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May 23, 2013

Senate committee ATSB,CASA, Pel-Air wrap

For those who want it in dot points or a tiny silver screen this is what's in or a consequence of the Senate committee inquiry into the air accident investigation (Pel-Air) report.

For those who want it in dot points or a tiny silver screen this is what’s in or a consequence of the Senate committee inquiry into the air accident investigation (Pel-Air) report.

  • CASA and thus its Director of Air Safety, John McCormick, have been referred to the Federal Police for a possible breach of the Transport Safety Investigations Act in relation to withholding a relevant document from the ATSB
  • The chief commissioner of the ATSB, Martin Dolan, has been severely criticised by the committee for his testimony and the actions of the supposedly independent air safety investigator
  • CASA has been warned not to do anything that would offend the protections of parliamentary privilege given to those who made submissions or testimony to the committee in public or in camera.
  • The ATSB’s conduct of the Pel-Air inquiry has been variously described as compromised, illogical, inadequate and contrary to the interest of aviation safety or public confidence in air safety investigations in Australia
  • The ATSB should reopen its inquiry into the Pel-Air crash and take into account factors it excluded in favour of blaming almost everything on the pilot
  • Improvements to weather information availability on Norfolk Island should be variously made or considered
  • CASA has been found to have withheld information that if published would have reflected poorly on its acquittal of its duties of oversight and regulation in relation to Pel-Air.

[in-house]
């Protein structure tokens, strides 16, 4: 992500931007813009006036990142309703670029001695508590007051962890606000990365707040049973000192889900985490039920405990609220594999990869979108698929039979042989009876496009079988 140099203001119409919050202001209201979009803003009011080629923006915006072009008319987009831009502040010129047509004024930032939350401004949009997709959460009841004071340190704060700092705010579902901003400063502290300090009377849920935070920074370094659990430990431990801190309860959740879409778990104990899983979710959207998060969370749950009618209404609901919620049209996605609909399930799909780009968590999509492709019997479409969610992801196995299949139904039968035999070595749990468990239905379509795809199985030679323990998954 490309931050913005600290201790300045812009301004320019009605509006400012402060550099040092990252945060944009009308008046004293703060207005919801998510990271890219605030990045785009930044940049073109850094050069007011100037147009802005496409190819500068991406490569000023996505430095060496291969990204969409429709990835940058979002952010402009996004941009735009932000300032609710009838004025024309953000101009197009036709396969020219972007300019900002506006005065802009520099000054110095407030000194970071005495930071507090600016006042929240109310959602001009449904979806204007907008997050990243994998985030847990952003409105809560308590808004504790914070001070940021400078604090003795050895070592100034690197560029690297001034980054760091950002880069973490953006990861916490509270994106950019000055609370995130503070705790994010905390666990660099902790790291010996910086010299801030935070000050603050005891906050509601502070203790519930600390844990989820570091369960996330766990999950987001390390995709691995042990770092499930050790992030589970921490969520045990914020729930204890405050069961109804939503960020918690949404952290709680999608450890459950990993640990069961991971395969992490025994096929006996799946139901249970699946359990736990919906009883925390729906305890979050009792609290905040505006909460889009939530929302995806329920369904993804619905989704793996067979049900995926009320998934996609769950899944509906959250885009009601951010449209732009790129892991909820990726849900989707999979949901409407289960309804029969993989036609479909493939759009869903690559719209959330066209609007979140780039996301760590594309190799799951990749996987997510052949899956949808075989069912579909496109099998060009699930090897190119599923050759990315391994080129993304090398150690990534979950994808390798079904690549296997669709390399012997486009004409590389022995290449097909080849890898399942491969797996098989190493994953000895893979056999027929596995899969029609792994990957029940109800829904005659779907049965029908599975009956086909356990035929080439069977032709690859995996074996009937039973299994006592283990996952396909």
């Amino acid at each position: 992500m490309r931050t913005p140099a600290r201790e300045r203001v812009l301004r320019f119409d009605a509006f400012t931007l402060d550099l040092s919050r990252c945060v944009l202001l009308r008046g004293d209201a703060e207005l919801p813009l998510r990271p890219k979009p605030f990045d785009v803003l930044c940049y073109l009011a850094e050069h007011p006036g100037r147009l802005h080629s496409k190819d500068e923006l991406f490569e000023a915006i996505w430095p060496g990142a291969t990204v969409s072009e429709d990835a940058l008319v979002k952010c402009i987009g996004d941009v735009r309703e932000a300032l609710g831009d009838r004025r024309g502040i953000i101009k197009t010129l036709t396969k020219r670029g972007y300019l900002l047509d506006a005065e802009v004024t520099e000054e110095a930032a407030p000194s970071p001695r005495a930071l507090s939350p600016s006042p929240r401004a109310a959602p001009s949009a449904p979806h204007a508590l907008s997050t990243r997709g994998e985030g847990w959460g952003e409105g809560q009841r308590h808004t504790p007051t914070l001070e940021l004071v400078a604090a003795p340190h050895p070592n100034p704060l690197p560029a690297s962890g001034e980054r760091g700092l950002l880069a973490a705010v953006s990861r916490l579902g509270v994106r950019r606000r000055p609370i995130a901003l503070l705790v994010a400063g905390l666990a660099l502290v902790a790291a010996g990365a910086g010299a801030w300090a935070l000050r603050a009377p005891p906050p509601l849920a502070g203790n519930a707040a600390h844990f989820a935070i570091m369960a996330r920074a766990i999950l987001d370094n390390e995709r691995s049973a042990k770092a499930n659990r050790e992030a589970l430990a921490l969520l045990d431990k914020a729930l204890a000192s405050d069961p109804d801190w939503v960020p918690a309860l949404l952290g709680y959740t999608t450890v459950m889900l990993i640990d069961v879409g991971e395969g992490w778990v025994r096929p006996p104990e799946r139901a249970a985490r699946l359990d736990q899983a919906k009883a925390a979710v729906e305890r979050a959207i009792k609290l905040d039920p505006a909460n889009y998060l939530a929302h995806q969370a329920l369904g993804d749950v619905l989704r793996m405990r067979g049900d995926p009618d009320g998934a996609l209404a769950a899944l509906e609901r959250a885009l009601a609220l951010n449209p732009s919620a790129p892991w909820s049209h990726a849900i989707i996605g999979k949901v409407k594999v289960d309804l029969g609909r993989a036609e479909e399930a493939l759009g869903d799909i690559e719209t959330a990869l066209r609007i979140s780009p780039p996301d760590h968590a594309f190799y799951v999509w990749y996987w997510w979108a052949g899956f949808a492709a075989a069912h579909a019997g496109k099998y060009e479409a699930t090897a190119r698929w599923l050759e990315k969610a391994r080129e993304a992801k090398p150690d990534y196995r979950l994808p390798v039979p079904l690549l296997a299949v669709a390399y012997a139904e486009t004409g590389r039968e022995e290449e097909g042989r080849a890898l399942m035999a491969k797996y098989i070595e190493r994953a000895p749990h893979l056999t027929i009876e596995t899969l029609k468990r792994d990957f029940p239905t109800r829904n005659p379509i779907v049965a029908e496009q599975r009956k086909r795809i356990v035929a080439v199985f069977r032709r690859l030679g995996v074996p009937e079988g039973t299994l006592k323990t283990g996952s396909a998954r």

• Both organisations have been criticised for being more concerned with their image than public safety issues
  • CASA withheld information that showed that it was aware of deficiencies in the Pel-Air operation which if acted upon may have prevented the Pel-Air crash
  • The chief commissioner of the ATSB tried to rely on an international rule concerning air safety investigation that didn’t take force for a year after the Pel-Air crash to justify not retrieving the flight data recorder from the seabed near Norfolk Island
  • The committee has made a series of recommendations for improving the transparency and integrity and effectiveness of the ATSB and CASA by the appointment of a powerful Inspector-General of Aviation Safety
  • The Senate committee’s findings are unprecedented in the dissatisfaction expressed in the quality, integrity and effectiveness of air safety administration in Australia as in the Federal Police referral and the warning to a public authority not to take action against those whose testimony is protected by parliamentary privilege.
  • There is no immediately discoverable record of a national air safety investigator even being requested by a parliamentary review committee to reopen an inquiry on the basis of it being deficient on multiple grounds including internationally accepted standards for such activities

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6 comments

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6 thoughts on “Senate committee ATSB,CASA, Pel-Air wrap